Summer Mobley

How very nice it must be to have a job that doesn’t involve people so much as animals, whose woofs and mews boomerang through the old veterinary clinic on Gallatin Avenue, just down the way from Home Depot.

“But we are working with people,” says Dr. Summer Mobley, who was raised in Mobley Veterinary Clinic, opened by his father in 1950. On the way back to Mobley’s disheveled office we pass several exam rooms. In one a small beagle lies on his side on a stainless steel table, anesthetized and opened up for an operation, tongue lolling. “The animals are very important, but the people bring them here. The animals don’t volunteer to come in here to get their anal glands expressed. So we are dealing with people and animals. The animals are the easy part sometimes . . .

     “We have people that come in, and it’s a Saturday morning, and you have the husband, the wife and the two kids, and they’re puffy-eyed and red-eyed, and you know they’ve been up all Friday night talking about, ‘It’s time for the 13-year-old Labrador to go to bed for the last time.’ But they can’t say those words, ‘Put them to sleep,’ because people associate that with a lot of guilt. You’re laden with guilt when you do that, but when you’ve been in this field, it’s not a guilty thing, it’s just, ‘Hey, this old dog’s ready to go. He’s ready to check on out of here. He’s not happy.’ People come in and say, ‘Doc, what’s wrong with him?’ Sometimes you have to be blunt and say, ‘Do I have to say it for you? Let’s put him to sleep.’ So it’s a
people business.”
     Summer Mobley was born in 1951. His father, Dr. Ralph Mobley, opened the doors to Mobley Veterinary Clinic the year before, and Summer passed his childhood pedaling his trike around the clinic, where his father cared for the animals and his mother worked as receptionist. As a teenager, Summer worked at the clinic before and after school and on weekends. He was never given a choice, he says, about which major to pursue in college, graduating from UT Knoxville in 1974 with a BS in Agriculture and from Auburn University in 1978 with a degree in Veterinary Medicine. In ’78 he came to practice at his father’s clinic, and he has been here since.
     “It’s a good place,” says Mobley, in a deep, warm voice, fantastically Southern, genteel. He wears his gray hair long, tucked behind his ears. A baby pink button-up shirt and tie are cloaked in an exam coat the color of dishwater. “This is home . . . there are four doctors here, and we’ve all been together for 30 years at least. So, we’re four chums. We’re all over 60, and we’ve just been together so long that I’m sure the group will bust up because one of us is going to croak before long. But until then we’re just four old men hanging out.”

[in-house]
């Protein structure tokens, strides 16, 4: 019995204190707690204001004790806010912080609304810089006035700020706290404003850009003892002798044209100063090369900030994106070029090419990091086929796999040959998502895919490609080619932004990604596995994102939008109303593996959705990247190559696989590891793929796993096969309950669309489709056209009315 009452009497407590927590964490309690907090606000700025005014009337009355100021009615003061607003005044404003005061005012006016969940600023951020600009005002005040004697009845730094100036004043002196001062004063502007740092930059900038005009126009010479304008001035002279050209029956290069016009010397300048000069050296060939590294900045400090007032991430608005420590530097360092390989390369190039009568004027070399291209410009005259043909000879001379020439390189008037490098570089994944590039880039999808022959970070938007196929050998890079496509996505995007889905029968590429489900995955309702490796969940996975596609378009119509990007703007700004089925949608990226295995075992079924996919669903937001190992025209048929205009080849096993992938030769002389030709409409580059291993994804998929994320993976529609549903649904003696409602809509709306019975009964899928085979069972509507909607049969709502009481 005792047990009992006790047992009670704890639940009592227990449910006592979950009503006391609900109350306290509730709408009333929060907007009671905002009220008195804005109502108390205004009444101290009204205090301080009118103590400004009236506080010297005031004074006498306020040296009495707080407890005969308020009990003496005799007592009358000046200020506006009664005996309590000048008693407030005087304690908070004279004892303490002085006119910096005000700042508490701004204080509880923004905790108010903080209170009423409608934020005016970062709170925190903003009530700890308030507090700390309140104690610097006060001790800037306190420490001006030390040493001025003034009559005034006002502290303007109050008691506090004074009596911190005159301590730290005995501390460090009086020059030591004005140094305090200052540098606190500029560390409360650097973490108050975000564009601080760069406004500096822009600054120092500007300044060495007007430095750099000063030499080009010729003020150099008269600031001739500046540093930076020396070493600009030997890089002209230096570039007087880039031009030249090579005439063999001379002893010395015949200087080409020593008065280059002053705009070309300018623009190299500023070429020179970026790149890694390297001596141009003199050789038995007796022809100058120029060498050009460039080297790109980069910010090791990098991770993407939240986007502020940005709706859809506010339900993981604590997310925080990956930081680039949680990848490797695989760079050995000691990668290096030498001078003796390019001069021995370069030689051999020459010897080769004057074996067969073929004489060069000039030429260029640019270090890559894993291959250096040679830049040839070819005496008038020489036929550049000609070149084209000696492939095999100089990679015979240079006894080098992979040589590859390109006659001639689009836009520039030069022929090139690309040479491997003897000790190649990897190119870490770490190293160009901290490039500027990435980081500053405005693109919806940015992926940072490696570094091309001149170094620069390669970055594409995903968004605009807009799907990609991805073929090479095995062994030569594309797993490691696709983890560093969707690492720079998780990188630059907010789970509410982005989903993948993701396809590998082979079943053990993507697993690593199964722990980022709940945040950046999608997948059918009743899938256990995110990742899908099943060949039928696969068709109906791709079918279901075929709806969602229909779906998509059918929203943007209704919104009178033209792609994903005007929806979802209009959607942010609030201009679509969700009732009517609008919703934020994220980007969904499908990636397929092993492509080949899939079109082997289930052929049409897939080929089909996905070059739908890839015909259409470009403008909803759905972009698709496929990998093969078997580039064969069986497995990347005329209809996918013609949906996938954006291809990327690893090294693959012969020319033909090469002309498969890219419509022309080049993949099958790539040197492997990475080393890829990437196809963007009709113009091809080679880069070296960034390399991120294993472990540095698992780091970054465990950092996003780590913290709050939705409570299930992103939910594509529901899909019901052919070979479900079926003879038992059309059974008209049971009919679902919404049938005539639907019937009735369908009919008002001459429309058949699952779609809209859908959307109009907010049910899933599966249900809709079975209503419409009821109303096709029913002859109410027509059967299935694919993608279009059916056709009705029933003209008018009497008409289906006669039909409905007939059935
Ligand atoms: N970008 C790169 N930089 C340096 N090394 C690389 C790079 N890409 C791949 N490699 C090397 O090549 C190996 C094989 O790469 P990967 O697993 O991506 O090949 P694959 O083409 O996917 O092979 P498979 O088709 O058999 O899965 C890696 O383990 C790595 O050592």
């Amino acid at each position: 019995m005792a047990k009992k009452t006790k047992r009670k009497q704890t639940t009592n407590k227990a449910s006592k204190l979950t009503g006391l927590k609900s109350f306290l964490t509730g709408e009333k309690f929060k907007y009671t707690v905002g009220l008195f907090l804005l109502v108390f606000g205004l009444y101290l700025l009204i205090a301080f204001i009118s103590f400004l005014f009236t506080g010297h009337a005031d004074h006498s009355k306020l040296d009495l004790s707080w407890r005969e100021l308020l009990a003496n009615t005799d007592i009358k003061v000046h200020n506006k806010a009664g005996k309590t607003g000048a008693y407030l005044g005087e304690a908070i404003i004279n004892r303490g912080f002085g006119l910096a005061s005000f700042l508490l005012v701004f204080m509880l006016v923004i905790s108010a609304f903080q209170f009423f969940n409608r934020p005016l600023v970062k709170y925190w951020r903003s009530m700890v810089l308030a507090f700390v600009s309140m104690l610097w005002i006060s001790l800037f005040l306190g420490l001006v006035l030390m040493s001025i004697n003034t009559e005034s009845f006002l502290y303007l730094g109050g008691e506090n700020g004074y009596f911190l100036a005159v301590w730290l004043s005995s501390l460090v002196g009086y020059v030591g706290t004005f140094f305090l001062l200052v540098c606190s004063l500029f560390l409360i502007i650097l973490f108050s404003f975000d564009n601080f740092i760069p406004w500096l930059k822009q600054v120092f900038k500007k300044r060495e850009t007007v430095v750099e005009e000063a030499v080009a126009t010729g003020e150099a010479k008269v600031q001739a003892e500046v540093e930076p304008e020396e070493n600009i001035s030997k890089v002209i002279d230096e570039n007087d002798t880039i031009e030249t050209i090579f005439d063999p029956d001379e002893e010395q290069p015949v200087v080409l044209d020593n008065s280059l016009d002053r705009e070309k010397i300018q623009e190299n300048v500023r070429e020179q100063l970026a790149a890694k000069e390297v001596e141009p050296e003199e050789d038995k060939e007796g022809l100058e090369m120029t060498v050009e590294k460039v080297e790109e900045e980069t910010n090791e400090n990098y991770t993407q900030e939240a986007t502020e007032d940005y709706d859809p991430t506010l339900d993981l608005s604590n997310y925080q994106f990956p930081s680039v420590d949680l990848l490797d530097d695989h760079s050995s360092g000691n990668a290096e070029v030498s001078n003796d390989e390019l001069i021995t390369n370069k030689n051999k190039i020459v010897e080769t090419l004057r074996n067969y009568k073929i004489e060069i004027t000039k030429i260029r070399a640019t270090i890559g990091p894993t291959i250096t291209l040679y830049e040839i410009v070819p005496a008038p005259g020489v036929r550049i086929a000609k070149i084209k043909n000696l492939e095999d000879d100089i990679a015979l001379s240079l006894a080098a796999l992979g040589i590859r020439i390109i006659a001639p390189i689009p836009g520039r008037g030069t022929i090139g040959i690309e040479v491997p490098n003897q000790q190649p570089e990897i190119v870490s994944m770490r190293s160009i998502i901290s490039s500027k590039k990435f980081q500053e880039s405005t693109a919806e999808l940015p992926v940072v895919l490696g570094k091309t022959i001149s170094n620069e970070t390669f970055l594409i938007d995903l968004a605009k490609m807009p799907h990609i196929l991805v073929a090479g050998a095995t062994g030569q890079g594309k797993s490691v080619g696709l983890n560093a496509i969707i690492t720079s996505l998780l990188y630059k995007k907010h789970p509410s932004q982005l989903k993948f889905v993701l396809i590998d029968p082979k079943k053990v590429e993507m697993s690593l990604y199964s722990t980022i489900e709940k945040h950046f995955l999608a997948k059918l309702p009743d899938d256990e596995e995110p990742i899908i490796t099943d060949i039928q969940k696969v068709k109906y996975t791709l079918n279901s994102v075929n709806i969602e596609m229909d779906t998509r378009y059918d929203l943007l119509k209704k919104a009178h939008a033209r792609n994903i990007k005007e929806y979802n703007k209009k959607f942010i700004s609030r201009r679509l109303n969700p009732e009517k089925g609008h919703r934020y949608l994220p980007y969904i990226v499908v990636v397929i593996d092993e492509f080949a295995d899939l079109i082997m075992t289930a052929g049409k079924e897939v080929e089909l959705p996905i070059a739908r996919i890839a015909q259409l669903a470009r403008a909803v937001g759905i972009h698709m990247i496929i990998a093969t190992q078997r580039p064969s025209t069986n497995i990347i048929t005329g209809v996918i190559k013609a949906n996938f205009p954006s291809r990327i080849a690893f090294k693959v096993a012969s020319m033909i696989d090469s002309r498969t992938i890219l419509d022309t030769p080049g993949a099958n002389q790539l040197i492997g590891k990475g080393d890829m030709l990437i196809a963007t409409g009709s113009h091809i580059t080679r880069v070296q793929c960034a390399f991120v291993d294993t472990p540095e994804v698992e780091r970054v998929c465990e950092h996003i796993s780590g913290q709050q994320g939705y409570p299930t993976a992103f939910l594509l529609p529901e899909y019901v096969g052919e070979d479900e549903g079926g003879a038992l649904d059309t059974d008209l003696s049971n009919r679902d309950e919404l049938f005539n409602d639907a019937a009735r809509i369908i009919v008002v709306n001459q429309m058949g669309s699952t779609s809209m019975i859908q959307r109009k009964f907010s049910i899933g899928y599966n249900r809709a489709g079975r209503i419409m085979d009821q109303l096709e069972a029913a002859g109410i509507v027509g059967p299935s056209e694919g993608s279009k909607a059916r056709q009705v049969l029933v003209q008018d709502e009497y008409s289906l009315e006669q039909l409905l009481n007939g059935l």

This comradeship is what Mobley likes best about his job, though he also seems to find purpose in helping people make tough decisions — the ones that he feels are best for his patients. That’s why it’s important for him not to mince words.
     “No one wants to put a healthy dog to sleep,” says Mobley. “But we have healthy dogs that attack other dogs repeatedly. We have to put those dogs down; they’re a menace to society. People don’t realize that there are places for human beings with behavioral issues — called prison. Jail. There’s no place for dogs with behavioral issues. We see some behavioral issues, and they’re not going to be correctable in some cases, just like some people have behavioral issues that aren’t going to be correctable — and then it’s, ‘I’m sorry: you’re going to jail, buddy.’ It’s time, but nobody wants to say those words, even know they know it’s time.”
     Having lost his own mother and father to diseases that robbed them of every last crumb of their dignity, Mobley feels even more convinced that aging pets deserve a peaceful passing before it’s too late.
     “We never, ever put our pets to sleep when they need to be put to sleep,” says Mobley.  “We always wait too long. And you still don’t want to do it, but sometimes you’ve got to have someone say, ‘Hey, let’s stop the suffering.’ I’ve lost both of my parents — my mother to Alzheimer’s and my father to dementia and strokes — so euthanasia to me is not such a terrible thing.”
     At home, Mobley and his wife Mary, parents to three daughters, have an Australian Shepherd, a Border Collie, and two cats. The Border Collie sleeps on the floor next to Dr. Mobley, and the Australian Shepherd on the floor next to his wife. Every morning for the past 36 years Mobley has gotten up, dressed, and driven to his father’s clinic, now his own. He’s never thought of moving it, and he’s never thought of doing anything else.
     “We put anywhere from 40 to 50 hours a week in, and we’ve been doing it all together for so long,” says Mobley. “Not only the doctors, but my office manager has been here for 25 years. I’ve got receptionists who have been here 10 and 14 years. This is long-term relationships here. We argue, we fuss, we fight, just like anyone. You get a great deal of satisfaction out of helping the animals and out of people being happy that their animal is well, but when I get right down to it it’s the camaraderie around here [that makes me happiest]. We’ve been through cancers, liver disease, broken limbs, we’ve all been through it together, pulled together. I’ve got a lot to be thankful for.”
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